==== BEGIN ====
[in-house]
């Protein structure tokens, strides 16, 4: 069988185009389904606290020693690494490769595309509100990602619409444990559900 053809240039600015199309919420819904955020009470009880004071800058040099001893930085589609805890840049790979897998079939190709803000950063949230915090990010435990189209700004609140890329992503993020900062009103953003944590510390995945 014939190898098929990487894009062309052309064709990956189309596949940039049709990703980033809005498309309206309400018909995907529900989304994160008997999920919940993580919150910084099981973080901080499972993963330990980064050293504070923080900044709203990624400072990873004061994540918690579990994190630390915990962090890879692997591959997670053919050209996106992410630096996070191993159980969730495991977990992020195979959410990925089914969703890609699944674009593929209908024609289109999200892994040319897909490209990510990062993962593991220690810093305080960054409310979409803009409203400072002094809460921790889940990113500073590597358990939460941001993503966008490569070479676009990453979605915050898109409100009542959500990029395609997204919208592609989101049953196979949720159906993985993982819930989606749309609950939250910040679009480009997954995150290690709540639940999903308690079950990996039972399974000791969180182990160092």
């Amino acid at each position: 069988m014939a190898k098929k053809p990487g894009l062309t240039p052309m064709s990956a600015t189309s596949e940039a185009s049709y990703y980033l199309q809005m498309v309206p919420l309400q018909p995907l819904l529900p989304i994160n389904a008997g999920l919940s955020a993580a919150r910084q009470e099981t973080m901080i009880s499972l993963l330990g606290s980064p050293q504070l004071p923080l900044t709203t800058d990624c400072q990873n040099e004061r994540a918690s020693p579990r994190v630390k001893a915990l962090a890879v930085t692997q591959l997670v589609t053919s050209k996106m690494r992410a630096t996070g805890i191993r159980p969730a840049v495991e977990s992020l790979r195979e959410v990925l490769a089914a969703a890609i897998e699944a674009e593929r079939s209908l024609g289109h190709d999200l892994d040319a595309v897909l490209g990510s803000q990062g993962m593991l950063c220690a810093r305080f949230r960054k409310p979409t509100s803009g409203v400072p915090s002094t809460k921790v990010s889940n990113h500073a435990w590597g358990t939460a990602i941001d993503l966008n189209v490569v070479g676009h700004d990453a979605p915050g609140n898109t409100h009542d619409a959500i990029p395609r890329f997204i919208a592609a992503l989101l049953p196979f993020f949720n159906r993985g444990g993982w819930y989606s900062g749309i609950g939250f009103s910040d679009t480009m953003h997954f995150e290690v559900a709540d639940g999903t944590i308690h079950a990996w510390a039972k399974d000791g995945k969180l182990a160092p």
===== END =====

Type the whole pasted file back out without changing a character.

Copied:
[in-house]
């Protein structure tokens, strides 16, 4: 069988185009389904606290020693690494490769595309509100990602619409444990559900 053809240039600015199309919420819904955020009470009880004071800058040099001893930085589609805890840049790979897998079939190709803000950063949230915090990010435990189209700004609140890329992503993020900062009103953003944590510390995945 014939190898098929990487894009062309052309064709990956189309596949940039049709990703980033809005498309309206309400018909995907529900989304994160008997999920919940993580919150910084099981973080901080499972993963330990980064050293504070923080900044709203990624400072990873004061994540918690579990994190630390915990962090890879692997591959997670053919050209996106992410630096996070191993159980969730495991977990992020195979959410990925089914969703890609699944674009593929209908024609289109999200892994040319897909490209990510990062993962593991220690810093305080960054409310979409803009409203400072002094809460921790889940990113500073590597358990939460941001993503966008490569070479676009990453979605915050898109409100009542959500990029395609997204919208592609989101049953196979949720159906993985993982819930989606749309609950939250910040679009480009997954995150290690709540639940999903308690079950990996039972399974000791969180182990160092």
């Amino acid at each position: 069988m014939a190898k098929k053809p990487g894009l062309t240039p052309m064709s990956a600015t189309s596949e940039a185009s049709y990703y980033l199309q809005m498309v309206p919420l309400q018909p995907l819904l529900p989304i994160n389904a008997g999920l919940s955020a993580a919150r910084q009470e099981t973080m901080i009880s499972l993963l330990g606290s980064p050293q504070l004071p923080l900044t709203t800058d990624c400072q990873n040099e004061r994540a918690s020693p579990r994190v630390k001893a915990l962090a890879v930085t692997q591959l997670v589609t053919s050209k996106m690494r992410a630096t996070g805890i191993r159980p969730a840049v495991e977990s992020l790979r195979e959410v990925l490769a089914a969703a890609i897998e699944a674009e593929r079939s209908l024609g289109h190709d999200l892994d040319a595309v897909l490209g990510s803000q990062g993962m593991l950063c220690a810093r305080f949230r960054k409310p979409t509100s803009g409203v400072p915090s002094t809460k921790v990010s889940n990113h500073a435990w590597g358990t939460a990602i941001d993503l966008n189209v490569v070479g676009h700004d990453a979605p915050g609140n898109t409100h009542d619409a959500i990029p395609r890329f997204i919208a592609a992503l989101l049953p196979f993020f949720n159906r993985g444990g993982w819930y989606s900062g749309i609950g939250f009103s910040d679009t480009m953003h997954f995150e290690v559900a709540d639940g999903t944590i308690h079950a990996w510390a039972k399974d000791g995945k969180l182990a160092p």